To move or to evolve: contrasting patterns of intercontinental connectivity and climatic niche evolution in "Terebinthaceae"

dc.contributor.authorWeeks, Andrea
dc.contributor.authorZapata, Felipe
dc.contributor.authorPell, Susan K.
dc.contributor.authorDaly, Douglas C.
dc.contributor.authorMitchell, John D.
dc.contributor.authorFine, Paul V. A.
dc.description.abstractMany angiosperm families are distributed pantropically, yet for any given continent little is known about which lineages are ancient residents or recent arrivals. Here we use a comprehensive sampling of the pantropical sister pair Anacardiaceae and Burseraceae to assess the relative importance of continental vicariance, long-distance dispersal and niche-conservatism in generating its distinctive pattern of diversity over time. Each family has approximately the same number of species and identical stem age, yet Anacardiaceae display a broader range of fruit morphologies and dispersal strategies and include species that can withstand freezing temperatures, whereas Burseraceae do not. We found that nuclear and chloroplast data yielded a highly supported phylogenetic reconstruction that supports current taxonomic concepts and time-calibrated biogeographic reconstructions that are broadly congruent with the fossil record. We conclude that the most recent common ancestor of these families was widespread and likely distributed in the Northern Hemisphere during the Cretaceous and that vicariance between Eastern and Western Hemispheres coincided with the initial divergence of the families. The tempo of diversification of the families is strikingly different. Anacardiaceae steadily accumulated lineages starting in the Late Cretaceous–Paleocene while the majority of Burseraceae diversification occurred in the Miocene. Multiple dispersal- and vicariance-based intercontinental colonization events are inferred for both families throughout the past 100 million years. However, Anacardiaceae have shifted climatic niches frequently during this time, while Burseraceae have experienced very few shifts between dry and wet climates and only in the tropics. Thus, we conclude that both Anacardiaceae and Burseraceae move easily but that Anacardiaceae have adapted more often, either due to more varied selective pressures or greater intrinsic lability.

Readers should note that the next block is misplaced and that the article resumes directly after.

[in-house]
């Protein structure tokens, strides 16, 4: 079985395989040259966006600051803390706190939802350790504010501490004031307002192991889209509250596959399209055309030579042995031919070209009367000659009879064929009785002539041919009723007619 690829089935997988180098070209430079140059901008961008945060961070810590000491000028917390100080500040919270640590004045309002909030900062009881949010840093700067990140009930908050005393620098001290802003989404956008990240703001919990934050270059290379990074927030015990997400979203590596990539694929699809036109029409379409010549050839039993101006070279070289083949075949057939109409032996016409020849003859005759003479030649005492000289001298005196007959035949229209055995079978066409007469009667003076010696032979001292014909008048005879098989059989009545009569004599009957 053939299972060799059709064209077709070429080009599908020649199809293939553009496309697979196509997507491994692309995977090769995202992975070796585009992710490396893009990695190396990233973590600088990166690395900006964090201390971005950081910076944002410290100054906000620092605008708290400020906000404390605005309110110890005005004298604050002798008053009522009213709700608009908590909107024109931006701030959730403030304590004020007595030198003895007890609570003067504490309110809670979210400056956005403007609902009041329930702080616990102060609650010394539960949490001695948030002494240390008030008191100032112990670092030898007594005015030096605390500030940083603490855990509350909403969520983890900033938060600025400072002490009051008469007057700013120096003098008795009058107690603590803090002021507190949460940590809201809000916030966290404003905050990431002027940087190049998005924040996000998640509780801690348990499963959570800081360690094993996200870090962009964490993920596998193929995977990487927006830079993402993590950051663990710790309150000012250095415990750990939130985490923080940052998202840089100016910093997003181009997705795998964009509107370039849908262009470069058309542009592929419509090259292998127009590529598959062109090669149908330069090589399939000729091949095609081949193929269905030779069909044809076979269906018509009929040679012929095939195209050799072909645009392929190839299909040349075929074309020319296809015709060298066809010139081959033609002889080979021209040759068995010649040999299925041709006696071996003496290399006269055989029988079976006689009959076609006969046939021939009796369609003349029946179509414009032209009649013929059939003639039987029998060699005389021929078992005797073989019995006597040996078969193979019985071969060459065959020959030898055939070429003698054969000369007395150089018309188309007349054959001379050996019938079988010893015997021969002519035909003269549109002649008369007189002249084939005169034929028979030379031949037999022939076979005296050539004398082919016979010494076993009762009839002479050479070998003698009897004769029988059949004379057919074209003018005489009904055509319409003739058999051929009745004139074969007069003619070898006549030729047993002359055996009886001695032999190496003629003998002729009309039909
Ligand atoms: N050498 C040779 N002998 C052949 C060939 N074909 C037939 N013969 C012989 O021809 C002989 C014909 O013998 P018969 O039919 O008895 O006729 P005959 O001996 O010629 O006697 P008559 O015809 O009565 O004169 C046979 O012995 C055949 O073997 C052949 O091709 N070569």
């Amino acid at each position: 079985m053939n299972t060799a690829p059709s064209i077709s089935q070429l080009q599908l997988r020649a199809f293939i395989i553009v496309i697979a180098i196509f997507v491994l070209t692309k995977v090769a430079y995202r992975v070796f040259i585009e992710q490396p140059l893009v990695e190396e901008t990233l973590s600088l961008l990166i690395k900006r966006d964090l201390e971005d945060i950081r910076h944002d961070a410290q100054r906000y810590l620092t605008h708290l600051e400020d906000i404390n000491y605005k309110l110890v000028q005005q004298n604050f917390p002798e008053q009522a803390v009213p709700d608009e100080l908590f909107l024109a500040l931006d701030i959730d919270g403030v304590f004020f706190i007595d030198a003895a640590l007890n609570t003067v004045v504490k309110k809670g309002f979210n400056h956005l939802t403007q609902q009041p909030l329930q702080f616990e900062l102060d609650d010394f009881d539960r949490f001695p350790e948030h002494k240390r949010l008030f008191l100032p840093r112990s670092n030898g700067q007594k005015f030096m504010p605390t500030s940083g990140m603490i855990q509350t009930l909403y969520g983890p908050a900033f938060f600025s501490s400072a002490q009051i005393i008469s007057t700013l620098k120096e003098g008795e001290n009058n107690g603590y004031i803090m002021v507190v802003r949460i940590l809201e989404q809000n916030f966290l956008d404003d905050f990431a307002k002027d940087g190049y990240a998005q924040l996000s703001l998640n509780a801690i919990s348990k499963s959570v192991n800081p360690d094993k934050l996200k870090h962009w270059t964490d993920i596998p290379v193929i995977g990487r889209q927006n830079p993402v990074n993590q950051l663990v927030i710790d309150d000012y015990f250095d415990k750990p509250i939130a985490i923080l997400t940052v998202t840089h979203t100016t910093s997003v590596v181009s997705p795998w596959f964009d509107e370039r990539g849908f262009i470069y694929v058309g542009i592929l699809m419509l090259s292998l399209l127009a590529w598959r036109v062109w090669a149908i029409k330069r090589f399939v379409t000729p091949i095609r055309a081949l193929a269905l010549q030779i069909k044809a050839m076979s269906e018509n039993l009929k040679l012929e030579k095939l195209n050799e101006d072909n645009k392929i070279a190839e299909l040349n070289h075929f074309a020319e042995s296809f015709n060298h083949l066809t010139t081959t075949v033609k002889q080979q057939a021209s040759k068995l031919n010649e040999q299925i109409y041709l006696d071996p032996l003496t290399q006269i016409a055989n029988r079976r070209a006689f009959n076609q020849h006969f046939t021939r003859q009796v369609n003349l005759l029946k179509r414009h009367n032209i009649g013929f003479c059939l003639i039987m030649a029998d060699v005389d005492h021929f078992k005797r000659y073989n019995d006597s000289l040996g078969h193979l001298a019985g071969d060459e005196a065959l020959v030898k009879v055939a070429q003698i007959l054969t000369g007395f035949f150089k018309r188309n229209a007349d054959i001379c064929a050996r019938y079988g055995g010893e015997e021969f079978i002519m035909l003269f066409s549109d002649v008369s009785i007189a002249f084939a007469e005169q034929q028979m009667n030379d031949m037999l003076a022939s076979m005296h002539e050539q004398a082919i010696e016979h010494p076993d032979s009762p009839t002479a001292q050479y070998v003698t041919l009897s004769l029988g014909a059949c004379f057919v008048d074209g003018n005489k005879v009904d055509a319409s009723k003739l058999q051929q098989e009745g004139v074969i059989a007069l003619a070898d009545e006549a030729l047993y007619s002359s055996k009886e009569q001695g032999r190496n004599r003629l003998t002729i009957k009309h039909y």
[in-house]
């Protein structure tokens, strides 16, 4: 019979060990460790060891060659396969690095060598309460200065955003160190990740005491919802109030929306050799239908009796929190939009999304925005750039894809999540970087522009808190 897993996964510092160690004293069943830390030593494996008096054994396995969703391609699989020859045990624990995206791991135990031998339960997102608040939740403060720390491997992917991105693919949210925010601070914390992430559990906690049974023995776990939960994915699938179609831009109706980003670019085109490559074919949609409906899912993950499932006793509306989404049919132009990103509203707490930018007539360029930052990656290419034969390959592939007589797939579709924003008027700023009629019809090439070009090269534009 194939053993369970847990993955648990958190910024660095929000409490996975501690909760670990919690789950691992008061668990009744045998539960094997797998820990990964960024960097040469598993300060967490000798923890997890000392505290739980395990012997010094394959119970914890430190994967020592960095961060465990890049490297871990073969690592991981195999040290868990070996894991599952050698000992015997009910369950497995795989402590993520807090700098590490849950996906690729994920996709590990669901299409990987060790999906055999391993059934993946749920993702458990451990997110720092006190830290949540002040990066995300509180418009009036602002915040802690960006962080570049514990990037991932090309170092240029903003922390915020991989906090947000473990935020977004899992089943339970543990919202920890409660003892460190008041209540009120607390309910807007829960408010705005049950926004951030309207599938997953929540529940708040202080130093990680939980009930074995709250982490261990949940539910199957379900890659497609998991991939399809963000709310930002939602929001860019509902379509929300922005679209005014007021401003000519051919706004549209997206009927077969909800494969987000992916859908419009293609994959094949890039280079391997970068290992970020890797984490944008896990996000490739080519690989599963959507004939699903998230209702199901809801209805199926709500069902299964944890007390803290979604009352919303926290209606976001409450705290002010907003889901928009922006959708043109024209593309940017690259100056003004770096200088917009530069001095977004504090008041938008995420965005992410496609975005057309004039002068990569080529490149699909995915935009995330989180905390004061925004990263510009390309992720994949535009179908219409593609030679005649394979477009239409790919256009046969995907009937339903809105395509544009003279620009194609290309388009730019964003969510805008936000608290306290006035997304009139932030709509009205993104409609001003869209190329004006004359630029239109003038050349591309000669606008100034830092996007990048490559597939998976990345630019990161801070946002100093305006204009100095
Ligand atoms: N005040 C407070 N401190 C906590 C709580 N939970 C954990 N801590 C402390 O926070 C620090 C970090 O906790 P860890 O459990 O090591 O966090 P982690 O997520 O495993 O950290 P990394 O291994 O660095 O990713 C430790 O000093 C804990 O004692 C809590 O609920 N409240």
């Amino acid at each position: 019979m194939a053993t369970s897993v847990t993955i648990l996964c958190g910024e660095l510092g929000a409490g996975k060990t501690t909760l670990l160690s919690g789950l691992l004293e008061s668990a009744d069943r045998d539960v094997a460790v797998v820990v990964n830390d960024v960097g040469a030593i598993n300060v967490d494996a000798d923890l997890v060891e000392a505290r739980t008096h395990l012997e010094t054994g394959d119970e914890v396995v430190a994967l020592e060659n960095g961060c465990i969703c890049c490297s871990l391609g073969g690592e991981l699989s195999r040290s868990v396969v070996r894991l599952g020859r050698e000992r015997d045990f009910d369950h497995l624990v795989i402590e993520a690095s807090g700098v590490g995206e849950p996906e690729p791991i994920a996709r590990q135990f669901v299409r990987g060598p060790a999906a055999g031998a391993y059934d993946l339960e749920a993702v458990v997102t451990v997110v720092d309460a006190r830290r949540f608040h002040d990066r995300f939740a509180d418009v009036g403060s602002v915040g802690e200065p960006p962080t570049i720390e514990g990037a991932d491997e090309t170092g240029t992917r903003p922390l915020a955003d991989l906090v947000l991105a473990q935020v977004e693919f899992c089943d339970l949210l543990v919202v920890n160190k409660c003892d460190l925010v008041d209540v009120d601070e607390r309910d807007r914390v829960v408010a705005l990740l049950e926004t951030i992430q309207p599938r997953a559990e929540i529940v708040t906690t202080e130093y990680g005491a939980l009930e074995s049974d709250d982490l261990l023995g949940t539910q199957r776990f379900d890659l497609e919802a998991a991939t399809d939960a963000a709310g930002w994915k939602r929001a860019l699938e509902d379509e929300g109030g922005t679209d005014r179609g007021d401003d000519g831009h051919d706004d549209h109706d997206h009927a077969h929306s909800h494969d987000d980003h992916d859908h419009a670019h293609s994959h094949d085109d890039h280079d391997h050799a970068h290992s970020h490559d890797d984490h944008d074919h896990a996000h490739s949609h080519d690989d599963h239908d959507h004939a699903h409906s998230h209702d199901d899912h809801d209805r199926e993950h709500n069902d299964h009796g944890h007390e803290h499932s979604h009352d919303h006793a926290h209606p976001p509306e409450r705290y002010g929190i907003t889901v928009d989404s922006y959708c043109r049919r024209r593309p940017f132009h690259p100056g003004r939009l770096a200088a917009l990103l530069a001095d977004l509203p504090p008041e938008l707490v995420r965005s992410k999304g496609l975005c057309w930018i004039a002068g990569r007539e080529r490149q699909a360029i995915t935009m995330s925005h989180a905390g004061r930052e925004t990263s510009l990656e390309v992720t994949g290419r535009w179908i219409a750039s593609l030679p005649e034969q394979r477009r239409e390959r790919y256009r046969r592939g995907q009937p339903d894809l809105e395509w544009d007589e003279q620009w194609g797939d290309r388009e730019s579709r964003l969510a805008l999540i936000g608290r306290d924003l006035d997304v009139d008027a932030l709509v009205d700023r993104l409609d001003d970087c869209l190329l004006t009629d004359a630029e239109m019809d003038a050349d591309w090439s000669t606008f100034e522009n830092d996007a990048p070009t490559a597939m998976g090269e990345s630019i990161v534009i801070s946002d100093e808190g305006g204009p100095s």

dc.description.sponsorshipResearch presented was funded by: NSF DEB awards 0919179 to Weeks, 0919567 to Fine, 0918600 to Daly and Mitchell, and 0919485 to Pell; the Thomas and Kate Jeffress Memorial Foundation (Weeks), Conservation International (Pell), and the Beneficia Foundation (Pell). Any opinions, findings, and conclusions or recommendations expressed in this material are those of the authors and do not necessarily reflect the views of the National Science Foundation or our other sponsors. Analyses were conducted with computational resources and services at the Center for Computation and Visualization at Brown University, supported in part by NSF EPSCoR EPS-1004057 and the State of Rhode Island. Publication of this article was funded in part by the George Mason University Libraries Open Access Publishing Fund
dc.identifier.citationWeeks A, Zapata F, Pell SK, Daly DC, Mitchell JD and Fine PVA (2014) To move or to evolve: contrasting patterns of intercontinental connectivity and climatic niche evolution in “Terebinthaceae” (Anacardiaceae and Burseraceae). Front. Genet. 5:409. doi: 10.3389/fgene.2014.00409
dc.publisherFrontiers Media
dc.rightsAttribution 3.0 United States
dc.subjectBiome shifts
dc.subjectContinental vicariance
dc.subjectLong-distance dispersal
dc.subjectPhylogenetic niche conservatism
dc.titleTo move or to evolve: contrasting patterns of intercontinental connectivity and climatic niche evolution in "Terebinthaceae"


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